High Cotton oozed class.  IMG_8345It seemed like we stepped into a time machine to an old mansion complete with an antique bar, dark wood accents, and tropical ceiling fans.IMG_9099 IMG_9098 IMG_9097  It is a moderately dressy place, so don’t expect to fit in with your tank tops and jorts.  We were seated at a table in the main dining room, and our waiter informed us of Charleston’s restaurant week which meant there was a special menu where we were able to choose an appetizer, entree, and dessert for the low low price of $40.  Overall though, High Cotton is a restaurant that focuses on local ingredients and classic Low Country recipes.  We also told him of our very recent engagement, so he treated us to a pair of complimentary champagne flutes.  For our appetizer round, I got the fried green tomatoes napoleon which were the bread to a pimento cheese sandwich and surrounded by pickled shrimp. IMG_8340 I found it to be satisfying and surprisingly light even though it was deep fried, and the pimento cheese was like a thick, spicy cheddar with the consistency of peanut butter.  The shrimp were also pleasing even though they were pickled.  Janice’s blue crab soup was ok. IMG_9100 It was savory with a hint of sweetness that came along with the blue crab.  We moved on to our entrees with gusto.  My 8 oz. beef tenderloin with Bearnaise sauce, horseradish mashed potatoes, and Brussels sprouts were fit for a king.  IMG_8341Everything was phenomenal.  The mashed potatoes were creamy with just the right amount of sinus-clearing horseradish.  The Brussels sprouts were roasted and slightly burnt and crunchy but not terribly charred.  As for the meat and sauce, it was grilled to optimum juiciness which wasn’t overshadowed by the rich Bearnaise sauce.  Can’t say enough good things about this dish.  Janice’s shellfish and ravioli had a lot of fresh seafood from the nearby harbor including clams, shrimp, and crab along with peas and ravioli in a Parmesan sauce.  IMG_9101I didn’t try the ravioli, but the clams were extraordinarily good.  Our waiter said that the clams in the Low Country are actually better than oysters, but they don’t get the hype they deserve because they aren’t as sexy as their supposed aphrodisiac cousins.  Couldn’t agree more with him.  Janice thought the plate overall was ok though.  Thankfully, dessert didn’t disappoint.  I ordered the chocolate bread pudding complete with candied pecans, bourbon caramel, and vanilla ice cream.  Need I say more? IMG_8342 It was slightly warm which melted the ice cream which went along with the smoky caramel and crunchy pecans.  It infused the semi-sweet, spongy dough of the bread pudding with a heavenly taste.  Janice went with one of her favorite desserts:  the vanilla bean creme brulee with a Carolina twist with tea infused citrus segments. IMG_9102 The burnt sugar on top was a golden brown with a luscious and moderately rich cream below.   By the time we reached the final spoonful, we were not only in love with each other but with High Cotton’s fare, atmosphere, and service.  We made our way out and enjoyed a bit of the jazz quartet in the bar that was not performing when we first walked in.  However, it was a classy end to a day filled with viewing history past, making history of our own, and plans for the future.  If you’ve successfully made it to the end of this post, congrats and there are plenty more adventures to come!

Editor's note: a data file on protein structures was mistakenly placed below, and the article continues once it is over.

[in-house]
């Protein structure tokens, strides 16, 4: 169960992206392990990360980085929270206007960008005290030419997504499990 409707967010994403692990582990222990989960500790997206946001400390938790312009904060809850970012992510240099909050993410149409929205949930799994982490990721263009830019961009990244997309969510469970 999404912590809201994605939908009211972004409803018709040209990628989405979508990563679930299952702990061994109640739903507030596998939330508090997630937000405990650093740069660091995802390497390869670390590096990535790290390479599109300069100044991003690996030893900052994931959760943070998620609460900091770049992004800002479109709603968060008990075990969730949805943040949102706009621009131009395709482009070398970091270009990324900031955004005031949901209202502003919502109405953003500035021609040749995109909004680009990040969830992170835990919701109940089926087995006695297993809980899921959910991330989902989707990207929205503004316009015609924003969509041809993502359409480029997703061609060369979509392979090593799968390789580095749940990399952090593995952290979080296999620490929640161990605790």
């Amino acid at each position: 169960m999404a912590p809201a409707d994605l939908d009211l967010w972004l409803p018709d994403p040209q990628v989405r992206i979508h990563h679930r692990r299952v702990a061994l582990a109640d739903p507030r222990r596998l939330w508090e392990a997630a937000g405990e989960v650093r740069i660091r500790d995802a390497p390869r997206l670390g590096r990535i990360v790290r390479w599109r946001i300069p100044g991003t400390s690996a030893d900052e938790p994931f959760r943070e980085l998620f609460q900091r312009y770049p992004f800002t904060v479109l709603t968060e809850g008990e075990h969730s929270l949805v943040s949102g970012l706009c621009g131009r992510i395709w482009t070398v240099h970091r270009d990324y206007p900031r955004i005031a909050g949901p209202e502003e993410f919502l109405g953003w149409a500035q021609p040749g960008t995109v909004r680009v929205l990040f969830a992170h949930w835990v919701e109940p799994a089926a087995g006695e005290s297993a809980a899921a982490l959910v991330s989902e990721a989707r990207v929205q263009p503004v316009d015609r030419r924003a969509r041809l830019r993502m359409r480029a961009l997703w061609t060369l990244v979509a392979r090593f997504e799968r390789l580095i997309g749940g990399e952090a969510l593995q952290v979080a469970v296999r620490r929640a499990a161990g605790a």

Middleton Place Restaurant Menu, Reviews, Photos, Location and Info - Zomato
High Cotton Menu, Reviews, Photos, Location and Info - Zomato

A Place Drinkers Hold Beer